What Behavioral Changes Indicate Someone Is Being Sexually Abused?

Countless sexual abuse victims stay silent about their traumas. Many survivors – especially young children – feel scared, ashamed or confused about what they experienced and are unable to come forward. As a parent, guardian, teacher or friend, it is important to keep a close eye on your child and others in your life. If you know what to look for, you can detect the signs of sexual abuse by changes in the victim’s behaviors.

Children Ages 0 to 4

The signs of sexual abuse change by age. They can manifest themselves in different ways based on the victim’s grasp of what happened, memory of the event and a child’s abilities of self-expression. Some of the behavioral changes that you may be able to observe in a child from birth until around age four include:

  • Incessant or inconsolable crying
  • Lack of appetite or trouble swallowing
  • Fear of others
  • Fear of being touched
  • Sudden, unexplained fear of a certain place
  • Developmental delays or missed milestones
  • Delayed speech
  • Regression in habits or behaviors, such as bed-wetting or thumb-sucking
  • Pants-wetting unrelated to potty training
  • Nightmares
  • Clinginess

If your infant or toddler is displaying persistent signs of distress, delays in speech or walking, does not play with other children, or constantly appears afraid or anxious, these could be early signs of child sexual abuse. 

Children Ages 4 to 11

As a victim of child sexual abuse ages, the behavioral signs connected to sexual trauma change. At ages 4 to 11, possible behavioral signs of sex abuse include:

  • Regression or an older child behaving like a younger child
  • Nightmares or trouble sleeping
  • Unusual knowledge of or curiosity about sexual subjects
  • Drawing private parts
  • Using new words for body parts that you didn’t teach them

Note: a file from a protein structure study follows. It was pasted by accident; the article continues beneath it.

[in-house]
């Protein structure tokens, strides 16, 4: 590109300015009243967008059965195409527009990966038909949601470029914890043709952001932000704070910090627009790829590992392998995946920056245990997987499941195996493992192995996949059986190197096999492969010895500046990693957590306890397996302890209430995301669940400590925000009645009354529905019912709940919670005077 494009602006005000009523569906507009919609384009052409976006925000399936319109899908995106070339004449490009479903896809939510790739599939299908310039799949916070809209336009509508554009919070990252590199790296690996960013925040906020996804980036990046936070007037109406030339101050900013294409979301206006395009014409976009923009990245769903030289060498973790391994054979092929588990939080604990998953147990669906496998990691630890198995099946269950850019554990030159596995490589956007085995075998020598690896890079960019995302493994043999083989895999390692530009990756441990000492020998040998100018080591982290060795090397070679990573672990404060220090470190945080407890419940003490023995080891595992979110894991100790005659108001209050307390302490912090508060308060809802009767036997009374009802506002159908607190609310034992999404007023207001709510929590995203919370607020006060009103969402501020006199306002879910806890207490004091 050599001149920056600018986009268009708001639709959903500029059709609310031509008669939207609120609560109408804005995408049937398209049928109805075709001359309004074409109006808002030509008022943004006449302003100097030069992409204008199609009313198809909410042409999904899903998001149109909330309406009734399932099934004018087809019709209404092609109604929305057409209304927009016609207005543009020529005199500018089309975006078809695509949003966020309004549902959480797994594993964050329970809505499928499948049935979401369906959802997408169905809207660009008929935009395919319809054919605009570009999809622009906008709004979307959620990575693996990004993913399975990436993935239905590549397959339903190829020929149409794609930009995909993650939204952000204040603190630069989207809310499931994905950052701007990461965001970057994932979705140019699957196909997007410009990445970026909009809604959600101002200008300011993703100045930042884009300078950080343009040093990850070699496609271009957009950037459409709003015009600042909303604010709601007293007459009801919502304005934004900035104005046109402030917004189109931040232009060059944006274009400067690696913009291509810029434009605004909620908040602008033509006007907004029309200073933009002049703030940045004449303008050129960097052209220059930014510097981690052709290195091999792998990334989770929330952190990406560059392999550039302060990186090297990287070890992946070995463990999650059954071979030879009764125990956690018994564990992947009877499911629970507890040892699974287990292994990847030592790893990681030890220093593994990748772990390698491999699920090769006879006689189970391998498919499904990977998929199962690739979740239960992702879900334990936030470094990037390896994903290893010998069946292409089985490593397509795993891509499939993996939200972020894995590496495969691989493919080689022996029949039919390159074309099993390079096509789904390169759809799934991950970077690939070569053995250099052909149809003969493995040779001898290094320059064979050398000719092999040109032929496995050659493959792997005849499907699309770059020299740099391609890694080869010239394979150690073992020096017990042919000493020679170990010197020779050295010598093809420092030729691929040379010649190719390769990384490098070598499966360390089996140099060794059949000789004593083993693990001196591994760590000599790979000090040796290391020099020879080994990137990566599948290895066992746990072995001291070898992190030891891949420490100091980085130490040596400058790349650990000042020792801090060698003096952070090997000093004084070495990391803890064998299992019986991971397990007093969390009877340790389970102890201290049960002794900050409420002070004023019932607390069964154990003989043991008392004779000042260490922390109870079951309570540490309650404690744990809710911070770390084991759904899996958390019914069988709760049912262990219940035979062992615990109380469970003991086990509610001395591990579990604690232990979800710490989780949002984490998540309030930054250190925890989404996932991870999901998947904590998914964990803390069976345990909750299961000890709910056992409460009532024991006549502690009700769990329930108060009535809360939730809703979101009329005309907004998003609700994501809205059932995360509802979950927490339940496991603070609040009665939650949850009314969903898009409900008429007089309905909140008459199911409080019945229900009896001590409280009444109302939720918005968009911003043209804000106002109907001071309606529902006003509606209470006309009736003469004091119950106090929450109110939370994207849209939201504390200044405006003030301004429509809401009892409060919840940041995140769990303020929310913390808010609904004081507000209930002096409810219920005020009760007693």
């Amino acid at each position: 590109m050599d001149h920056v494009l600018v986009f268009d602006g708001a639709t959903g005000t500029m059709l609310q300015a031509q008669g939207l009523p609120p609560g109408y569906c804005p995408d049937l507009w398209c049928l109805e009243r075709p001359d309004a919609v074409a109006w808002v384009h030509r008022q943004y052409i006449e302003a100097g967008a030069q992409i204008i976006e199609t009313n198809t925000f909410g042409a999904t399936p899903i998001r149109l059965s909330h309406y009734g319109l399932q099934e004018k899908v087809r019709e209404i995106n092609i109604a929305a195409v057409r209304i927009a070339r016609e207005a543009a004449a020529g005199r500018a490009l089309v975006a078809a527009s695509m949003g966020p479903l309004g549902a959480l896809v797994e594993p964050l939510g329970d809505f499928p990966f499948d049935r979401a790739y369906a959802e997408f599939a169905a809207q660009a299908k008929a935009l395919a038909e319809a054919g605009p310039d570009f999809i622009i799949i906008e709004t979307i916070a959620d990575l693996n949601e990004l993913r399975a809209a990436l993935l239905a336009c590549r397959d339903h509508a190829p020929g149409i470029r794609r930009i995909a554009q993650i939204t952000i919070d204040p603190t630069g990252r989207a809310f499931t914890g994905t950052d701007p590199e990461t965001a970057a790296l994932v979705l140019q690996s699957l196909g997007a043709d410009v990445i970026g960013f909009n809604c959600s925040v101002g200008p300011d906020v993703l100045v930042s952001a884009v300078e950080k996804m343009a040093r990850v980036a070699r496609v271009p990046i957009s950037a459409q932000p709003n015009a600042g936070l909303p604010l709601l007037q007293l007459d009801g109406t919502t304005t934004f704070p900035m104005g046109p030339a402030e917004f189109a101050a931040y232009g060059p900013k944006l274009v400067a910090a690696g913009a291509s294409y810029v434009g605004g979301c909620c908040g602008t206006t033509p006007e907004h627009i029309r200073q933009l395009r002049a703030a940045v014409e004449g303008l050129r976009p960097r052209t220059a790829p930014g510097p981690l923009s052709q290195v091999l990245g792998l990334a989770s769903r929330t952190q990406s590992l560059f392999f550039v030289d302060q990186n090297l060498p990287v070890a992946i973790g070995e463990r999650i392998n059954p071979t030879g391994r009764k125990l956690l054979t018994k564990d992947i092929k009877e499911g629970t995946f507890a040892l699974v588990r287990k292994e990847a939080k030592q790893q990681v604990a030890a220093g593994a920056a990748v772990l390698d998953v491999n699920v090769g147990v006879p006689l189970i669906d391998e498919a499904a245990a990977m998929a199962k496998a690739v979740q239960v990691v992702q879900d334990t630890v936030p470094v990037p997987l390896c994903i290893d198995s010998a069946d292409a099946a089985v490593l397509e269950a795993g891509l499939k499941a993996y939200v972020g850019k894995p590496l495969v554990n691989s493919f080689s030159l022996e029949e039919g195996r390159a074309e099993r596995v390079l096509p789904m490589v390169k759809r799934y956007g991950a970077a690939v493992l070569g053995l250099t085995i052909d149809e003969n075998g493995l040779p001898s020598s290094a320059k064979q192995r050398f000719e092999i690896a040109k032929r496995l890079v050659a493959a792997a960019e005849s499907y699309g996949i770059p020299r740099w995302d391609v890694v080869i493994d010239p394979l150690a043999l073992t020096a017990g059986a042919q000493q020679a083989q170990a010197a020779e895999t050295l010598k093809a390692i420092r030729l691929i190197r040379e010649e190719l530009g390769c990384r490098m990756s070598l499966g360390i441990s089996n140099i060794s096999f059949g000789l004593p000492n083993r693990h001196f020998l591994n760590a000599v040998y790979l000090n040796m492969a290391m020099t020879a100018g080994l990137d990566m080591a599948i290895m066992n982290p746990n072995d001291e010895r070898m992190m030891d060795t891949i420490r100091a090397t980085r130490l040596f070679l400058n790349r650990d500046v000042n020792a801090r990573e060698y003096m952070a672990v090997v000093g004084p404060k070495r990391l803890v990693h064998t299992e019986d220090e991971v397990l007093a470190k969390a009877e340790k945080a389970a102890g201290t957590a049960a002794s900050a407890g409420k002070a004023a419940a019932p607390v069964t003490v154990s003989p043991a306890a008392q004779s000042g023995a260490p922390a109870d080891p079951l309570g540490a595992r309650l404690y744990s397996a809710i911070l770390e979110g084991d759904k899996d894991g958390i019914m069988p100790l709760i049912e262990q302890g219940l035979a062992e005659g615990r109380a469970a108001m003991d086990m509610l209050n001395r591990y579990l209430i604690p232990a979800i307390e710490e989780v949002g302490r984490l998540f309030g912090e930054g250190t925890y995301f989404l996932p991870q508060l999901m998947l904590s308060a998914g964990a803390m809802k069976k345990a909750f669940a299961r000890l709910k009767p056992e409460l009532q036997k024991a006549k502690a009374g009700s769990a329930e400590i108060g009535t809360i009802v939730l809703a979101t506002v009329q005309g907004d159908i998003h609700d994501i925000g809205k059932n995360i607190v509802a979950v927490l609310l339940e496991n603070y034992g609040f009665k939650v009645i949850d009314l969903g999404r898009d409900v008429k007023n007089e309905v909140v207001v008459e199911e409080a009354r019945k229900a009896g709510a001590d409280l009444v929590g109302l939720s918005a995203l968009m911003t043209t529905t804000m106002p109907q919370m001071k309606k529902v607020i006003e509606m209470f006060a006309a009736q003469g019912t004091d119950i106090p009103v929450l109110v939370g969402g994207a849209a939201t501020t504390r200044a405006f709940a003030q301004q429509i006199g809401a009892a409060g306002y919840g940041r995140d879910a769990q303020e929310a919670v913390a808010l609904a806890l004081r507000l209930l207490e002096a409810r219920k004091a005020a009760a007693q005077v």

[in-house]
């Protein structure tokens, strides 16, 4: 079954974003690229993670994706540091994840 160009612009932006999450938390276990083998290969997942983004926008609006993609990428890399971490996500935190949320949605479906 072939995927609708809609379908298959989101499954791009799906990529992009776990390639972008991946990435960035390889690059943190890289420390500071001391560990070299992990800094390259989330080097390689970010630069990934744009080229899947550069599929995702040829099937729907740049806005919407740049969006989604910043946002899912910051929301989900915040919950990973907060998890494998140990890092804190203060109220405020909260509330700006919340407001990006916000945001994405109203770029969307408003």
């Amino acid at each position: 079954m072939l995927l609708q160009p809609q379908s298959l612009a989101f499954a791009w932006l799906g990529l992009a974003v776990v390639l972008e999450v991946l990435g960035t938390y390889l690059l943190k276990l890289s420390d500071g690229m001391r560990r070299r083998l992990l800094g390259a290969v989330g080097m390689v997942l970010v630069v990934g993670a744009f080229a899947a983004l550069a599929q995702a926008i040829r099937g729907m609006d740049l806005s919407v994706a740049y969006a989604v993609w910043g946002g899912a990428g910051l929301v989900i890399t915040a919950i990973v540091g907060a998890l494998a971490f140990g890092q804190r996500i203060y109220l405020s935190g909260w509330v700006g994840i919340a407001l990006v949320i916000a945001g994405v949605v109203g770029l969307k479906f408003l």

• Excessive play with their own privates
  • Sex play with friends, toys or pets
  • Reluctance to remove clothes, such as for bath time
  • Seeming distracted or distant
  • Lack of interest in playing
  • Sudden change in eating habits
  • Frequent stomach aches
  • Tantrums or outbursts 
  • Anger and aggression 
  • Being bullied or bullying others
  • Insecurity 
  • Sudden changes in behavior or personality

When a child learns to talk, he or she may start asking odd questions about sexual subjects, private parts or secrets. Starting school can also result in indicators of sexual abuse in a small child, such as isolation from other kids, outbursts in class or poor school performance.

Adolescents and Teens Ages 11 to 17

As a child moves into prepubescence, adolescence and the teenage years, the behavioral signs of sexual abuse will also mature to encompass more “adult” activities, such as romantic relationships, substance abuse, partying and self-harm. The behavioral indicators can include:

  • Trust issues
  • Trouble with close or romantic relationships
  • Low self-esteem or poor self-image
  • Lack of personal hygiene/unkempt appearance
  • Frequent health complaints
  • Lack of appetite
  • Unexplained weight gain or weight loss
  • Poor performance in school
  • Truancy
  • Bullying or fights 
  • “Cries for help,” such as lashing out at others
  • Dropping “clues” in conversations, such as questions about sexual issues
  • Isolation from others
  • Withdrawal from hobbies or activities 
  • A general lack of interest 
  • Substance (drug and alcohol) use
  • Sexual promiscuity
  • Teen pregnancy
  • Running away from home
  • Suicidal thoughts, behaviors or tendencies
  • Self-harm behaviors, such as cutting
  • Suicide attempts

Keep in mind that many teenagers exhibit some of these behaviors as they deal with the standard issues and hardships of adolescence. If there are multiple indicators or the behavioral signs are persistent, however, view it as a potential red flag for sexual abuse.

What to Do if You Notice Behavioral Signs of Sexual Abuse

If you suspect that your child or someone else that you know is a victim of sexual abuse based on his or her behaviors, talk to them and offer your support. Tell them that you’re there for them, that they aren’t in trouble and that you believe them. Then, explain that help is available. They can talk to you, a counselor, a therapist, a hotline, a doctor, the police and a Los Angeles sexual abuse lawyer for support and assistance. Sexual abuse is a terrible crime that no one should have to suffer in silence.